MAEVE RESTON, CNN NATIONAL POLITICAL REPORTER: South Carolina really is what she wants to be her launch pad. They are looking at trying to get a strong finish in Iowa and New Hampshire that would give her momentum to go into South Carolina where she would hope to consolidate that African-American vote. And particularly, with her strong appeal among African-American women, who, as we know, are the key to the Democratic nomination and some of the most reliable voters for Democrats. Beyond that, as you look at the calendar, and Mark just mentioned that this could change, what they see as their path is this swing through the southeastern states that dominate the early calendar, states like Tennessee, Mississippi, Alabama. A lot of those states where she potentially could talk to voters about her unique appeal as the daughter of immigrants. Her mother is from India and father from Jamaica, someone who grew up with the strollers-eye view of the civil rights movement. That's the image she's trying to put forward. It's why she announced today. And clearly, that is what they hope her path will be -- Kate?

BOLDUAN: Mark, a week from today, CNN is hosting a town hall just announced with Harris in Iowa. What do you think the big questions are that she will be facing there?

PRESTON: A couple of things. Can you imagine that we are talking about doing town halls for a presidential race in Iowa?


BOLDUAN: It's so unusual.

PRESTON: It was like just yesterday, wasn't it? She is going to get a lot of questions about her past and her history and her work as a D.A. in San Francisco as well as attorney general. Was she tough on sentencing? Was she somebody that could have taken a greater stand against the injustice that we have seen? Certainly, you would think that that will be a lot of the questioning that she will receive, not only next week but throughout the campaign.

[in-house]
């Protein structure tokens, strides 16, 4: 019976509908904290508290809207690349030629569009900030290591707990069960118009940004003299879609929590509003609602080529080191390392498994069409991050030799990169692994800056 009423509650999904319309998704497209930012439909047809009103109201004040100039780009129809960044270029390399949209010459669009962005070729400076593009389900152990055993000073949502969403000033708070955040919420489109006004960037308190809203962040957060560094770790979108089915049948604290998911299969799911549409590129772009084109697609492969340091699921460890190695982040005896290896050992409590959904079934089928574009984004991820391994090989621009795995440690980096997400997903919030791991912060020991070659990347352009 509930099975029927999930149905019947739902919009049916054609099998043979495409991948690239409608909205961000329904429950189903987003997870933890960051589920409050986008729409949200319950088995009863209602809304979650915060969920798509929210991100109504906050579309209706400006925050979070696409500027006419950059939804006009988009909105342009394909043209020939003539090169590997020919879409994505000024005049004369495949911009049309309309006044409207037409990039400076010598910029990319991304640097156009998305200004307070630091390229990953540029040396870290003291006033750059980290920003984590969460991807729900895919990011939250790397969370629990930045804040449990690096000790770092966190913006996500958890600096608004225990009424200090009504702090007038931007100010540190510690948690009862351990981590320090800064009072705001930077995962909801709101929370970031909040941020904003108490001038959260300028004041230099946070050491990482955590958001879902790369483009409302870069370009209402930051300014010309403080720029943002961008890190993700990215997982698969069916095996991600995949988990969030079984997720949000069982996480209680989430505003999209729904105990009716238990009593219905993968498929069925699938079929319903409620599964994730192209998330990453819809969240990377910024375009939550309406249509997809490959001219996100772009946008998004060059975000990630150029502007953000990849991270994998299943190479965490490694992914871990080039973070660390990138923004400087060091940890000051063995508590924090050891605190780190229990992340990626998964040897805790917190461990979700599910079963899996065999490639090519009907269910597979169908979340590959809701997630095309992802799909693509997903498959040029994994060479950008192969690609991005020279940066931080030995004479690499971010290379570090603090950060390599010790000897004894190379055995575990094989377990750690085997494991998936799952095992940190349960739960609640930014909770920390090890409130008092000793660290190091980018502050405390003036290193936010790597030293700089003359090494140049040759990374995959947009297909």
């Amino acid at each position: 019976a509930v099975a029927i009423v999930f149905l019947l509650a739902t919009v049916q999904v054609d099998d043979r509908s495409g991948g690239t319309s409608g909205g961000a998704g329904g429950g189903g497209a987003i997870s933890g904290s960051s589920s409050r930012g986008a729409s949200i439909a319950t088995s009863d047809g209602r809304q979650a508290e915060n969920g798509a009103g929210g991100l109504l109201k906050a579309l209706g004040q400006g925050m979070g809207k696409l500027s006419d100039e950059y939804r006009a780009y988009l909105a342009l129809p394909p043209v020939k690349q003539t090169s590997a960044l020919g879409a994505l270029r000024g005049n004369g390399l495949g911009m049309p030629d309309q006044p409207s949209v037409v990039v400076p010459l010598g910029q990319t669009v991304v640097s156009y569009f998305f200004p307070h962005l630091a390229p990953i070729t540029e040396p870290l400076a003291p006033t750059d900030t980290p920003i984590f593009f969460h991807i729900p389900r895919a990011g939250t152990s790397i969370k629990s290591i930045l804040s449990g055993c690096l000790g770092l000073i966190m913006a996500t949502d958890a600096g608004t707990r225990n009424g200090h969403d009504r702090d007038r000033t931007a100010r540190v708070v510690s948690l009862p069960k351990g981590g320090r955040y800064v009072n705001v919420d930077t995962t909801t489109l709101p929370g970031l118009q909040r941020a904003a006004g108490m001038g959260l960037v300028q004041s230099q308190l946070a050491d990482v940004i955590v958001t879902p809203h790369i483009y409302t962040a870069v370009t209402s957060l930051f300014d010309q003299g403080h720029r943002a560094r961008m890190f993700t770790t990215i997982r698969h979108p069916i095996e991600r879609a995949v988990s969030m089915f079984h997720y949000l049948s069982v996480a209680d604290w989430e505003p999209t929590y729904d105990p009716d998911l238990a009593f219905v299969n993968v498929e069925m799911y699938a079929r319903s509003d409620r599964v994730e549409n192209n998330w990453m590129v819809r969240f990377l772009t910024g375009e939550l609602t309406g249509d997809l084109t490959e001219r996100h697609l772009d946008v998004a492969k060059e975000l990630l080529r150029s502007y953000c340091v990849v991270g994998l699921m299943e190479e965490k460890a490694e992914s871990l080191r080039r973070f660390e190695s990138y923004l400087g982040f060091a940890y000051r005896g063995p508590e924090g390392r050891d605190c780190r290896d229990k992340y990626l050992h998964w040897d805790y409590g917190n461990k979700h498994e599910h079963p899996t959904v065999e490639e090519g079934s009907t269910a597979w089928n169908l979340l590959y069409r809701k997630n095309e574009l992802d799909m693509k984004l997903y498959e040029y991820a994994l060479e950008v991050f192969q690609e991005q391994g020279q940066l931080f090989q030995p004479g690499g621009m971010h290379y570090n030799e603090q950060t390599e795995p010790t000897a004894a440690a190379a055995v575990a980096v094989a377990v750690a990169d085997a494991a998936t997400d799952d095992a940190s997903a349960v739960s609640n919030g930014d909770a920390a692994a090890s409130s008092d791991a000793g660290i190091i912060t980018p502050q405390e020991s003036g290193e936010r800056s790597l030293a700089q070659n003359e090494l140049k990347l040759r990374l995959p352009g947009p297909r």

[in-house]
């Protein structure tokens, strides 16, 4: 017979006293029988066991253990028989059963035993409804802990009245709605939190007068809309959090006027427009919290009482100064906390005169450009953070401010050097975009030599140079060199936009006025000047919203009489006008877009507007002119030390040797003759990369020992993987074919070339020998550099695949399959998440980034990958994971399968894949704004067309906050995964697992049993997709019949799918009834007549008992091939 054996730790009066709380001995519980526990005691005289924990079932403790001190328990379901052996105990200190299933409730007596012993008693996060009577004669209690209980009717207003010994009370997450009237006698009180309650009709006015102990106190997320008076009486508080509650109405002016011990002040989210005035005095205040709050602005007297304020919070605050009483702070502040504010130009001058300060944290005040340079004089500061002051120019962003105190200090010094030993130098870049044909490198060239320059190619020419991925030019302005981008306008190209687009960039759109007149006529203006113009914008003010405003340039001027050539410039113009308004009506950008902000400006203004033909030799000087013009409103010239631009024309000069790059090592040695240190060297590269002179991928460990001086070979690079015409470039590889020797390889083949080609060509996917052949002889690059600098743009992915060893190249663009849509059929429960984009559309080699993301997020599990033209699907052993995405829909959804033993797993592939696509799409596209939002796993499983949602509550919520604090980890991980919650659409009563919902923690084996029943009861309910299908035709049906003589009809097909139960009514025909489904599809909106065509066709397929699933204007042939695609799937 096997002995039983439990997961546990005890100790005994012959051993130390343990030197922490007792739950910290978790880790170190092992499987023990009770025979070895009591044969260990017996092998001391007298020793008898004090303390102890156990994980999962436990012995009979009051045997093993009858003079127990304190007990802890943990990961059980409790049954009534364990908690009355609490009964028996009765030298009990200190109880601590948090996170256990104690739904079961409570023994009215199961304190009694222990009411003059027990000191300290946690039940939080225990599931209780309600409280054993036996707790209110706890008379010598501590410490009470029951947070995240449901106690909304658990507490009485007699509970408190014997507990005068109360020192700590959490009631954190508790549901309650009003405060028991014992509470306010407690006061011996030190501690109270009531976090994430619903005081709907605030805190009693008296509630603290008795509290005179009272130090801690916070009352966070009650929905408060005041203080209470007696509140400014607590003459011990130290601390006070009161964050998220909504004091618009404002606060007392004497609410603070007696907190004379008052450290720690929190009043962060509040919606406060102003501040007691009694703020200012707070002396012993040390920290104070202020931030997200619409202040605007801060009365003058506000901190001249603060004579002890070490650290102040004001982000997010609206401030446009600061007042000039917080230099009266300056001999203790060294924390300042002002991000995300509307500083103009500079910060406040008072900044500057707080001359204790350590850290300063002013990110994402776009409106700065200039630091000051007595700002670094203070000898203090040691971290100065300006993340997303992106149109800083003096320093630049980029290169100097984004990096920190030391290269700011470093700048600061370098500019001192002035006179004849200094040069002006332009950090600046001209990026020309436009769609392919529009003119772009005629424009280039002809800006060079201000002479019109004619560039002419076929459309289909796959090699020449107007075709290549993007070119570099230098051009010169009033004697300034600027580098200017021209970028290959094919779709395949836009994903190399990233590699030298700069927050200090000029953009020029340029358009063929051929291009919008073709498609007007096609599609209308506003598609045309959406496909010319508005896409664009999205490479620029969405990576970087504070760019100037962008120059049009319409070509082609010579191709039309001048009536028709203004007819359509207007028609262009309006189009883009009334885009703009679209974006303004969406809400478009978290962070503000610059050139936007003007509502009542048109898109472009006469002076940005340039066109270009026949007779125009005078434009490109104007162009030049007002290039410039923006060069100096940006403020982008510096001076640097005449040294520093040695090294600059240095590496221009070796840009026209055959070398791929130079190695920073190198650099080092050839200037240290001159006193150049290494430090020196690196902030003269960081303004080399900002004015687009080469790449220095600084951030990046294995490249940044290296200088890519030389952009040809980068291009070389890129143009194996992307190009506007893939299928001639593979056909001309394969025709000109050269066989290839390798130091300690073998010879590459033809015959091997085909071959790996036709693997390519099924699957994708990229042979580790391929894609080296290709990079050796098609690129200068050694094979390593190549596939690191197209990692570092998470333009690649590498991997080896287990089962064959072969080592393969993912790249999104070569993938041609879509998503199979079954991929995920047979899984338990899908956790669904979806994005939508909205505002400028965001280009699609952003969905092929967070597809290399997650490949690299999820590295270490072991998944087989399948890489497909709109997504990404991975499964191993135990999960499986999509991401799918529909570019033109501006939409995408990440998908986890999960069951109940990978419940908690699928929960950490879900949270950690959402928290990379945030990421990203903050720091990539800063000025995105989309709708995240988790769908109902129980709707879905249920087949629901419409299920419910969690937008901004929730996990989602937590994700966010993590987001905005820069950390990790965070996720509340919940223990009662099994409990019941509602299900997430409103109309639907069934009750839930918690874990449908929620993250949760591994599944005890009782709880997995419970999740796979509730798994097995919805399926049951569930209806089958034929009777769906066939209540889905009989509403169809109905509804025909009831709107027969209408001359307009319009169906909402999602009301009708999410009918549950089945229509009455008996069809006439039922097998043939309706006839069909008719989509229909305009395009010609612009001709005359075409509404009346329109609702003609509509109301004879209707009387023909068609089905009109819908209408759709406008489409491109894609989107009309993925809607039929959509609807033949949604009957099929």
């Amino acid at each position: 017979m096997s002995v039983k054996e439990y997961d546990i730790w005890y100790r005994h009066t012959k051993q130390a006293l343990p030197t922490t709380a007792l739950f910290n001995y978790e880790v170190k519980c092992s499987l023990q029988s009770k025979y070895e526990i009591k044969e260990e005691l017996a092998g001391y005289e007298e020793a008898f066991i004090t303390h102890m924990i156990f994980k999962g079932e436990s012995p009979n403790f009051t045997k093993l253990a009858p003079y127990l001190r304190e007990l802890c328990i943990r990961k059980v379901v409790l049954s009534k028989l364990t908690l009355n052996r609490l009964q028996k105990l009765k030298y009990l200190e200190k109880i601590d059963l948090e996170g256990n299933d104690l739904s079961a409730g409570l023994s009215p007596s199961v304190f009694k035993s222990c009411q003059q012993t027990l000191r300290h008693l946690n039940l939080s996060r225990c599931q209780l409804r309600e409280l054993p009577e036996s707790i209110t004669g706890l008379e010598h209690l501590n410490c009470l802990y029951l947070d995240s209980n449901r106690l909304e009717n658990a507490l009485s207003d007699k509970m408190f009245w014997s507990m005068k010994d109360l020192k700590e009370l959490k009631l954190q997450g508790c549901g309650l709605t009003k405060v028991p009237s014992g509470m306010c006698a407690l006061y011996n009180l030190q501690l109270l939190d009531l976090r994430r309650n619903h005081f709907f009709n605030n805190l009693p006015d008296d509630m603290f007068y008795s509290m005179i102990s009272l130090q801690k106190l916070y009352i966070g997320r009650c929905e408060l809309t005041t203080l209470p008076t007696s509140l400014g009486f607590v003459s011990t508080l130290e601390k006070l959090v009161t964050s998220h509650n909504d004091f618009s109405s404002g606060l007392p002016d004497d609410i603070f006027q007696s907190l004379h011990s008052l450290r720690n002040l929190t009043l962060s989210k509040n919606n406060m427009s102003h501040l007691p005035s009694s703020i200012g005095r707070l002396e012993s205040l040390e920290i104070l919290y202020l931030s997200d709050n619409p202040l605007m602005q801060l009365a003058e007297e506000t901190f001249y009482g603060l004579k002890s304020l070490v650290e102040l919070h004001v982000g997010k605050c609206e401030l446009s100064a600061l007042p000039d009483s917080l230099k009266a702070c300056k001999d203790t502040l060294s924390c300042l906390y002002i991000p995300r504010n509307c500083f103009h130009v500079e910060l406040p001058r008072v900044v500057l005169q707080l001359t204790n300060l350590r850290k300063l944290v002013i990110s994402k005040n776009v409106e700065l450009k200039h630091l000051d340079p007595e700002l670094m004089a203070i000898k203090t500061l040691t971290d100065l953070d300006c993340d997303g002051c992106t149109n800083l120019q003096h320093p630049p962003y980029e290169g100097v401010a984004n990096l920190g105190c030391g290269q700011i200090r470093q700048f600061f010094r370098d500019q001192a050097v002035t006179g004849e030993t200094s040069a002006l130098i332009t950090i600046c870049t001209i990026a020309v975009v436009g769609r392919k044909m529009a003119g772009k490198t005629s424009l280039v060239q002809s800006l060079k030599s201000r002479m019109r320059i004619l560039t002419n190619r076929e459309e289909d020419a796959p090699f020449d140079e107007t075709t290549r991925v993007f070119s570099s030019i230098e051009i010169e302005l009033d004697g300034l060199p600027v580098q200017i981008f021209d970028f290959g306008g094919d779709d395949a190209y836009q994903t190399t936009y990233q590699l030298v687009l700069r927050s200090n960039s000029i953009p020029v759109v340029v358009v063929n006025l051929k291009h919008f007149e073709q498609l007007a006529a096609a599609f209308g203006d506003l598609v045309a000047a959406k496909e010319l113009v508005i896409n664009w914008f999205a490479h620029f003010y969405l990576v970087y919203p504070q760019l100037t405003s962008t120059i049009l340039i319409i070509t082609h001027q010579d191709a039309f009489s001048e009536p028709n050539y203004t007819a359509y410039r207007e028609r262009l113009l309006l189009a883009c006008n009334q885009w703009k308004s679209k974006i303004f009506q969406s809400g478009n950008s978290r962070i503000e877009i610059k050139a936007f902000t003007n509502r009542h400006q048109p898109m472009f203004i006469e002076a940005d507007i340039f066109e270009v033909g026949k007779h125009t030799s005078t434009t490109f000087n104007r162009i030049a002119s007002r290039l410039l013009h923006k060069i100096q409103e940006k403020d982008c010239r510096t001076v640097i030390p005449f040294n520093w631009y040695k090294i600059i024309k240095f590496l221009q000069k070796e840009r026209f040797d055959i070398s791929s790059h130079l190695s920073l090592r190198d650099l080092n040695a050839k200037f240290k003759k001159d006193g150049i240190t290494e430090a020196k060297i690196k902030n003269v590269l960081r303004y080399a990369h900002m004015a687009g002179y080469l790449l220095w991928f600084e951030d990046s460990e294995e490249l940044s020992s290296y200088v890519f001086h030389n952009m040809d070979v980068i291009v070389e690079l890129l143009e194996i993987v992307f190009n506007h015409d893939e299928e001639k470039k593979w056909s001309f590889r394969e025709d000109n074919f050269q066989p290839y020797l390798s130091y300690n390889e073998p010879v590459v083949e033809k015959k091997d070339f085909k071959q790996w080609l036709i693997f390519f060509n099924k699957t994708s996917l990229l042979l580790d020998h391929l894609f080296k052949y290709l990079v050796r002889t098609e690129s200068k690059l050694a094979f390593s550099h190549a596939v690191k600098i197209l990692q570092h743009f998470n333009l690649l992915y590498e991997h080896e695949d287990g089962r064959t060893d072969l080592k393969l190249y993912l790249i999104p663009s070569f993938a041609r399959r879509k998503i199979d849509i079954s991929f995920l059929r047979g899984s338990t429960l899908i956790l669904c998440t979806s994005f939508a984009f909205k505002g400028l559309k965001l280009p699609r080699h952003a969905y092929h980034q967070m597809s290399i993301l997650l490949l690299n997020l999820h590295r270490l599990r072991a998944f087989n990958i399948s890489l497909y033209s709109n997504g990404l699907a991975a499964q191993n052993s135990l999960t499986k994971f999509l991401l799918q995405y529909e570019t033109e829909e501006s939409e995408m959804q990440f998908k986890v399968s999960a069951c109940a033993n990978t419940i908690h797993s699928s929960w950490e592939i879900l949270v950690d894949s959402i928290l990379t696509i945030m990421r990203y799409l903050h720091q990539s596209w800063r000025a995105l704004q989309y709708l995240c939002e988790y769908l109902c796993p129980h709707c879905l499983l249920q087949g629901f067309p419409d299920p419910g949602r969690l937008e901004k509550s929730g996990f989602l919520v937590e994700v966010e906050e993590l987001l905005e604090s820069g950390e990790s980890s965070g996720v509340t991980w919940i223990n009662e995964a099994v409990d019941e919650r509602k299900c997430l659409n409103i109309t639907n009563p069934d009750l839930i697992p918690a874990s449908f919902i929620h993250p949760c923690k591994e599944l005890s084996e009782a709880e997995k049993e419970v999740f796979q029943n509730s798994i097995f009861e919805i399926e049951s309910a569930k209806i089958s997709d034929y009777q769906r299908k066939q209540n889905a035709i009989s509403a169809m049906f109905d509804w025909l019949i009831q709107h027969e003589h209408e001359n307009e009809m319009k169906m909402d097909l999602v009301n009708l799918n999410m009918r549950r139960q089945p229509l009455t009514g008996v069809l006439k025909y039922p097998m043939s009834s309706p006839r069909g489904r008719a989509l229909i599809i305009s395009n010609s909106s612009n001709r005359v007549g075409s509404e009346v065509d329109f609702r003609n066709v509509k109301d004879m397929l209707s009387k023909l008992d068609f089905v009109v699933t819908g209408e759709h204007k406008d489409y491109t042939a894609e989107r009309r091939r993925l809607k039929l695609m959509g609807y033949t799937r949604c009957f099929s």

BOLDUAN: We all love a one-on-one interview, says every journalist everywhere. I do love the town hall format. It is really illustrative I how they handle the questions coming out and interacting with voters and caucus goers. It's a great opportunity.


[11:45:00] BOLDUAN: Totally wild, totally wild, Maeve.

So, Mark, just hit on it, Maeve. Part of the background that Harris talks about is her history as a prosecutor. But it is that history that some in her own party have questions about. She was asked about it this morning on ABC. Let me play you what she said.


GEORGE STEPHANOPOULOS, ABC ANCHOR: She said the left has to get over its bias against law enforcement. What did you mean by that? Do you think that will be a problem for you in the Democratic primaries?

HARRIS: I think it is a false choice to suggest that communities don't want law enforcement. Most communities do. They don't want excessive force. They don't want racial profiling. But then, nobody should.


BOLDUAN: There was a lot of political energy around Black Lives Matter in 2016 and beyond. In the movement heading into 2020, how is that answer going to play?